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For more in-depth, peer-reviewed articles, book chapters, video presentations and more on these topics authored by Dr. Cole, please visit the Academic Resource Library.

Normal Anatomy of the Shoulder Joint

How does the Shoulder joint work?


Arthroscopic Rotator Cuff Repair

Major injury to the tendons that stabilize the shoulder can result in a rotator cuff tear. Minimally invasive arthroscopic techniques can  be used to repair the rotator cuff.

For more information about Arthroscopic Rotator Cuff Repair, click on the tabs below.


Arthroscopic Shoulder Stabilization

Arthroscopic stabilization is a surgical procedure to treat chronic instability of shoulder joint. The shoulder is the most flexible joint in our body making it more susceptible to instability and injury. Shoulder instability occurs when the head of the humerus (upper arm bone) dislocates from the glenoid (socket) as a result of a sudden injury or overuse. The repeated dislocation of the humerus out of its socket is called chronic shoulder instability. A tear in the labrum or rotator cuff and a ligament tear in the front of the shoulder (a Bankart lesion) may lead to repeated shoulder dislocations. Shoulder instability is often treated by the technique called stabilization which can be performed arthroscopically.

For more information about Arthroscopic Shoulder Stabilization, click on the tabs below.


Frozen Shoulder

Frozen shoulder, or adhesive capsulitis, is a painful condition with limited movement because inflammation. 

For more information about Frozen Shoulder, click on the tabs below.


Shoulder Arthroscopy

Shoulder arthroscopy is a surgical procedure in which an arthroscope is inserted into the shoulder joint. The benefits of arthroscopy are smaller incisions, faster healing, a more rapid recovery, and less scarring. Arthroscopic surgical procedures are often performed on an outpatient basis and the patient is able to return home on the same day.

For more information about Shoulder Arthroscopy, click on the tabs below.


Shoulder Impingement

Shoulder impingement is also called swimmer’s shoulder, tennis shoulder, or rotator cuff tendinitis. It is the condition of inflammation of the tendons of the shoulder joint caused by motor vehicle accidents, trauma, or sports such as tennis, baseball, swimming and weight lifting.

For more information about Shoulder Impingement, click on the tabs below.


Shoulder Instability

Shoulder instability is a chronic condition that causes frequent dislocations of the shoulder joint. A dislocation occurs when the head of the humerus (the ball portion) partially or completely dislocates from the glenoid (the socket portion) of the shoulder. A partial dislocation is referred as subluxation, whereas the complete separation is called dislocation.

For more information about Shoulder Instability, click on the tabs below.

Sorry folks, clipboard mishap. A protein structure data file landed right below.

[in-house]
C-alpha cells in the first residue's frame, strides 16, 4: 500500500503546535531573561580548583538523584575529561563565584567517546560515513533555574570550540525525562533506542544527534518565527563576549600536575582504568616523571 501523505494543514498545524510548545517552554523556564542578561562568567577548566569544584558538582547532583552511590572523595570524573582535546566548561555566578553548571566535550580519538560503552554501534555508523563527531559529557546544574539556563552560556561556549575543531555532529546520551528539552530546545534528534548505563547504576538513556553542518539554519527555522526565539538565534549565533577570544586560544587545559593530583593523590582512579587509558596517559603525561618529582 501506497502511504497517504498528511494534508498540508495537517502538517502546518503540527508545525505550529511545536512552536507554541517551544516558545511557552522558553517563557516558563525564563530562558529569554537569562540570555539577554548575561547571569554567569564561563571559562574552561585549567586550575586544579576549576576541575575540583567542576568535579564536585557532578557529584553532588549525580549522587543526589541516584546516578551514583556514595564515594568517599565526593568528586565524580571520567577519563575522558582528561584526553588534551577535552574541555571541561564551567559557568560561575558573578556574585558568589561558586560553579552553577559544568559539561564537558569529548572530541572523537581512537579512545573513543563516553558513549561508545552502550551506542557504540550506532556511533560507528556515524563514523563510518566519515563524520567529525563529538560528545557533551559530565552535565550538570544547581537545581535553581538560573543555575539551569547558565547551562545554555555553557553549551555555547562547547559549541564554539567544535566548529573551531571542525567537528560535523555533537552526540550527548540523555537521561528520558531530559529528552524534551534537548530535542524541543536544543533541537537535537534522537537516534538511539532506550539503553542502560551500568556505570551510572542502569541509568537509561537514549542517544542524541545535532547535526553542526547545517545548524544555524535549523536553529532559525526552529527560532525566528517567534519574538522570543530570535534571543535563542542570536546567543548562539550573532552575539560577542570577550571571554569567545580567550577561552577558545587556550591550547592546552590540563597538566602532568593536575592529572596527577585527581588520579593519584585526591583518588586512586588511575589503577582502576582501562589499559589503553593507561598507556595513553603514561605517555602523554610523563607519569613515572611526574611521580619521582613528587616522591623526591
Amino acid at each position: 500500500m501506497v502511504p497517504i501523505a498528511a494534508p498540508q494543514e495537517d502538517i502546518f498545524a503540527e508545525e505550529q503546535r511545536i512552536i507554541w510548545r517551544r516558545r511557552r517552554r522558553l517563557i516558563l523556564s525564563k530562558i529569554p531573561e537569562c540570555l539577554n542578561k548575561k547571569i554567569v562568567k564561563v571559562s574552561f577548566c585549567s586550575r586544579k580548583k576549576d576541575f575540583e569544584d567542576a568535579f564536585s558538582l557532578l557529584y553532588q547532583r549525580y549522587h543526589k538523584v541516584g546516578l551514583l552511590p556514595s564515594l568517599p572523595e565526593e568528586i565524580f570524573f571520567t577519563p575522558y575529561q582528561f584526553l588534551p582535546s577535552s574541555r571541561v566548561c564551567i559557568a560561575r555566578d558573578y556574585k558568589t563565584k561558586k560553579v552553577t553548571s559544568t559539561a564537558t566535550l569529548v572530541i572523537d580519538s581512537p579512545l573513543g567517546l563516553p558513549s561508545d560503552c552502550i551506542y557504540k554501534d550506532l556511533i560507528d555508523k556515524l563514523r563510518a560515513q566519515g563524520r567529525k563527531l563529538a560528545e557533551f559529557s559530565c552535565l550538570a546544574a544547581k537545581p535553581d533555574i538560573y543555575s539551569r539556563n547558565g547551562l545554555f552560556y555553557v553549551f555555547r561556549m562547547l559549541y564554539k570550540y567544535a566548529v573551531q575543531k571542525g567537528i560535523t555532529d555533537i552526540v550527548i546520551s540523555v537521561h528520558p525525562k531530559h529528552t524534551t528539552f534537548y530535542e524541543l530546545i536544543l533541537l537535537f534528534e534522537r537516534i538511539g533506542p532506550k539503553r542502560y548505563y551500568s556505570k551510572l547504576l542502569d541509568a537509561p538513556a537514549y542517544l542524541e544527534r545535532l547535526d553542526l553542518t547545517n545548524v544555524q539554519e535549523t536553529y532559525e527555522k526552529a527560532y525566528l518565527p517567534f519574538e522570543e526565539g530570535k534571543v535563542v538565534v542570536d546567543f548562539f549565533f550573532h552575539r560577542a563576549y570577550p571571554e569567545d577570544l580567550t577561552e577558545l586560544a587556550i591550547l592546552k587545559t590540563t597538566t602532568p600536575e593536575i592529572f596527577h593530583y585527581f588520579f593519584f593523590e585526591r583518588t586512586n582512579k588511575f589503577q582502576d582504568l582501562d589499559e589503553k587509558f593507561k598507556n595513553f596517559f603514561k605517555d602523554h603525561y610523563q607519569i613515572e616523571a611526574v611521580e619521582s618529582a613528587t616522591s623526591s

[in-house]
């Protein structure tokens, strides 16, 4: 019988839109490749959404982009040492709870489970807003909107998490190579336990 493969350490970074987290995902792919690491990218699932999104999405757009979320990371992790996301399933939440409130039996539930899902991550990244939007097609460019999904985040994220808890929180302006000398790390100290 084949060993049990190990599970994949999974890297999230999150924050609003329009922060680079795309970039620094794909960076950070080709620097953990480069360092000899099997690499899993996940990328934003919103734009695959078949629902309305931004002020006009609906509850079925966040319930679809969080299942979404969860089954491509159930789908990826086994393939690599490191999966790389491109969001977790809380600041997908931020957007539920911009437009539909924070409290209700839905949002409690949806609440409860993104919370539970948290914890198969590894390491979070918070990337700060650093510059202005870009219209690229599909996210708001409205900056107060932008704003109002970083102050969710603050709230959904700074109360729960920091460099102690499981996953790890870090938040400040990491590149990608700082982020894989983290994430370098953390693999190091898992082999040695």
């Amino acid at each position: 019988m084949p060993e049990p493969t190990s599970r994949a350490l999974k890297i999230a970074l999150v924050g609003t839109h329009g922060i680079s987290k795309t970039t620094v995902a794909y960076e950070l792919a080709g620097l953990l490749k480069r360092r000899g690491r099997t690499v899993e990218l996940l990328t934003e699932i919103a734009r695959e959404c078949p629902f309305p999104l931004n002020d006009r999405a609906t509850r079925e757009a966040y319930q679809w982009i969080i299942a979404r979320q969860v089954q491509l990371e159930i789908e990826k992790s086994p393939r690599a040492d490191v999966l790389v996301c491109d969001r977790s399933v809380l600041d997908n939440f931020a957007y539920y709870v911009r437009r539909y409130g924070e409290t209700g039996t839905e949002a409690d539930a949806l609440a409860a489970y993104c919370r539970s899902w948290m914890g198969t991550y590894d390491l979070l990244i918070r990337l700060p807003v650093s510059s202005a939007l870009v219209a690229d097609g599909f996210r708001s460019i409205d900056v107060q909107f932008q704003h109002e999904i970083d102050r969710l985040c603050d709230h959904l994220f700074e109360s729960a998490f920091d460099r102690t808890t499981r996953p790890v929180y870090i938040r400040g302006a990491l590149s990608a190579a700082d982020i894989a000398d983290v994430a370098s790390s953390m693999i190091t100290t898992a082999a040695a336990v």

Shoulder Joint Replacement

In a shoulder replacement, damaged portions of the humerus (upper arm bone) and scapula (shoulder blade) are removed and replaced with artificial components in order to reduce pain and increase mobility. The shoulder is a “ball and socket” joint, and depending on the indication for a shoulder replacement, both components of the joint do not always need to be replaced.

For more information about Shoulder Joint Replacement, click on the tabs below.


Reverse Total Shoulder Replacement

Reverse total shoulder replacement, is an advanced surgical technique specifically designed for rotator cuff tear arthropathy, a condition where the patient suffers from both shoulder arthritis and a rotator cuff tear.

For more information about Reverse Total Shoulder Replacement, click on the tabs below.


Ligament Reconstruction

Ligament reconstruction is surgery to reconstruct a torn ligament using a graft or artificial prosthesis. Ligaments are tough, non-stretchable fibers that hold your bones together. Ligament reconstruction is performed to improve joint function and stability and may be indicated for shoulder, elbow and knee injuries.

Find out more about Ligament Reconstruction with the following link.


Corticosteroid Injections Information and Instructions

Dr. Cole and his team have recommended for you to have a corticosteroid injection. Injecting cortisone can quickly treat an inflamed region/joint and relieve pain. Typically, there are two components of this injection: an injectable steroid and a local anesthetic. The injection can be viewed as both diagnostic and therapeutic. Please see attached PDF for details pertaining to this injection.

Corticosteroid Injections Information and Instructions


Surgical Procedures in 3D Animation


Click on the topics below to find out more from the Orthopaedic connection website of American Academy of Orthopaedic Surgeons.

Brian J. Cole, M.D., M.B.A.

The Brian Cole MD Knee Guide and Shoulder Guide are your own personalized injury APP's for your pocket. These APP's provide users with detailed information, treatment and identification of the most common injuries.

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